Thursday, September 20, 2012

No Technology Sunday: Part 1... "Mommy, when can I be a client, too?

A mom sits at her kitchen table catching up on work. A forlorn-looking daughter walks slowly from behind and asks, "Mommy, when can I be a client, too?" Do you remember this commercial? Even though I was more than ten years away from becoming a mom when I first saw it, the idea behind this commercial struck a chord and has stayed with me all of these years. (Here is a link to the original AT&T commercial of this series, but I couldn't find a link to the exact commercial I'm referencing above). I'm embarrassed to admit that more than once since Clara has been born, my husband has come up to me when I am spending too much time working at my computer to ask in a pseudo-Clara voice, "Mommy, when can I be a client, too?" 

Most of all, this question effectively and directly calls upon my deepest reserves of working mommy guilt. It is hard for me to admit that in addition to the hours I spend at work each day that I am guilty of spending too much time at my computer at home when I want to be spending time with my daughter. Last month, when I posted photos that Clara had taken around the house, I deliberately left some of her photos out, namely her photos of me, many of which happened to be photos taken by Clara standing behind me... as I sat at my computer. Seeing these photos in front of me was an all too real reminder that this is how Clara sees me too much of the time and an eerie reminder of that AT&T commercial. I wanted to change that.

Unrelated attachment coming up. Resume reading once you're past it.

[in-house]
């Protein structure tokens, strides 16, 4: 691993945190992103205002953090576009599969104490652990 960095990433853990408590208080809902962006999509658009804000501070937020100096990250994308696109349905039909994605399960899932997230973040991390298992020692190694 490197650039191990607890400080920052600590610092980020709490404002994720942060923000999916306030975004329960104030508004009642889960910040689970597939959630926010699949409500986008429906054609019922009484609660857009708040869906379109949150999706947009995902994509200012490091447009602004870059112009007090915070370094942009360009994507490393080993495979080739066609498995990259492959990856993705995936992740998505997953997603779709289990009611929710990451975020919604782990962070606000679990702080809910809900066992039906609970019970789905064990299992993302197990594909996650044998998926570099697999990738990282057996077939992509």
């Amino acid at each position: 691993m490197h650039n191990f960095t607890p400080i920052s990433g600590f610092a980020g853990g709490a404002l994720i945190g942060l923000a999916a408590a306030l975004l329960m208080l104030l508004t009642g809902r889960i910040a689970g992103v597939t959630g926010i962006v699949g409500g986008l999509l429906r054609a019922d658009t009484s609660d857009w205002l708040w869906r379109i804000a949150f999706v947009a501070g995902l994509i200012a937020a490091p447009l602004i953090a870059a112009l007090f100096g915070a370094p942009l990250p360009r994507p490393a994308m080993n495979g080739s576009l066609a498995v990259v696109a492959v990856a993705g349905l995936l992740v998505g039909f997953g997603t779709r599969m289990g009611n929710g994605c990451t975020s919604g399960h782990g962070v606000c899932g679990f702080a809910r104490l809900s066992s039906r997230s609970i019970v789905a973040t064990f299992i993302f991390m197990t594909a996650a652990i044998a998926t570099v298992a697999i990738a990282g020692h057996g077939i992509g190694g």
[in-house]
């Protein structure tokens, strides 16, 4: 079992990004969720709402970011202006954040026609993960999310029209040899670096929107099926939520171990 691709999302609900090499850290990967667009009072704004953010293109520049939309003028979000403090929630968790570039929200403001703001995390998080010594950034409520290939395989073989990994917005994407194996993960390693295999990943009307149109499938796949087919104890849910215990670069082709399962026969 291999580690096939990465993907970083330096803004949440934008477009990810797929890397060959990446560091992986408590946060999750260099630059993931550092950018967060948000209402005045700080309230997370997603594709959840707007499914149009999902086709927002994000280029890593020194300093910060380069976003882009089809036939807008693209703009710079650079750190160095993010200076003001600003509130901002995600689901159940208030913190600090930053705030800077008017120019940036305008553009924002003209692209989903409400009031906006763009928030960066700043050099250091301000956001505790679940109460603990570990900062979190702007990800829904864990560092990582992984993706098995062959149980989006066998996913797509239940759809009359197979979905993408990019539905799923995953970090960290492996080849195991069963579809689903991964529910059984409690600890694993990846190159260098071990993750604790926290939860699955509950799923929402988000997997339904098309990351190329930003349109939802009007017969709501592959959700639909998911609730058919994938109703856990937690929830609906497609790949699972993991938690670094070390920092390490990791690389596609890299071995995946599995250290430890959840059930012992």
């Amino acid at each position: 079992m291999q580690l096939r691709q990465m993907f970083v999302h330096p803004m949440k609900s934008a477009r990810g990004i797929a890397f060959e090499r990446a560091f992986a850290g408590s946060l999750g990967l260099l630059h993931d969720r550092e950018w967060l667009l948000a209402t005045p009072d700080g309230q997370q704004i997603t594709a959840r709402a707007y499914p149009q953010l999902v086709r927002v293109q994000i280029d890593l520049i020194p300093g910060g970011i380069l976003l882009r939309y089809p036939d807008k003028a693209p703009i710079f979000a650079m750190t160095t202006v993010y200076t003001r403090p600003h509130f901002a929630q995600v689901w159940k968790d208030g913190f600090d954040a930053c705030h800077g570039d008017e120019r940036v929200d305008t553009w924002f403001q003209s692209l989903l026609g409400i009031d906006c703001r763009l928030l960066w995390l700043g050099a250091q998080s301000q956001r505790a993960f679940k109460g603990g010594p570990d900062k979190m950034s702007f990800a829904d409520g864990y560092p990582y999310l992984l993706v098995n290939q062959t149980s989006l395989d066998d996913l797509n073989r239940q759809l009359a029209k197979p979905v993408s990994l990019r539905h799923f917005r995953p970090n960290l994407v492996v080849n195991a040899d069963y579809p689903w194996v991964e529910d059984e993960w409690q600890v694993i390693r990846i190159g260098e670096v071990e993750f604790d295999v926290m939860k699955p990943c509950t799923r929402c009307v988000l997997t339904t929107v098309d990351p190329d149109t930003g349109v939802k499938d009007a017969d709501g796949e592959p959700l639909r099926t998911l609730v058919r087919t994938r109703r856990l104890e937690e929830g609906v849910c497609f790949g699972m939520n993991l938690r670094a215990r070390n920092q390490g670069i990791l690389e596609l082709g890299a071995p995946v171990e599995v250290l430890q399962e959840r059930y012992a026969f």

Just as I was trying to determine how I was going to transform how I spend time with Clara at home and especially how to change my use of the computer, the stars aligned and within two weeks, I came across several "signs" that gave me some ideas about how to proceed. Here's a sampling of what happened that week:


Sign #1: No Internet in Maine. 

At the end of our summer, we spent a week in a log cabin in Maine where there was no Internet access. It was a beautiful and transformative week. We all felt more relaxed than we had all summer. After getting over the initial panic about not having Internet access, I found that I loved the quiet of this vacation both mental and physical. It was a relief to be free from the bing-ding-rings of my phone that typically interrupted daily life at home. The absence of these sounds felt freeing. I could finally rest without the fear of an urgent text or email or phone call breaking the silence.

The stillness of Maine- no Internet to interrupt living
Sign #2: Technology Sabbath.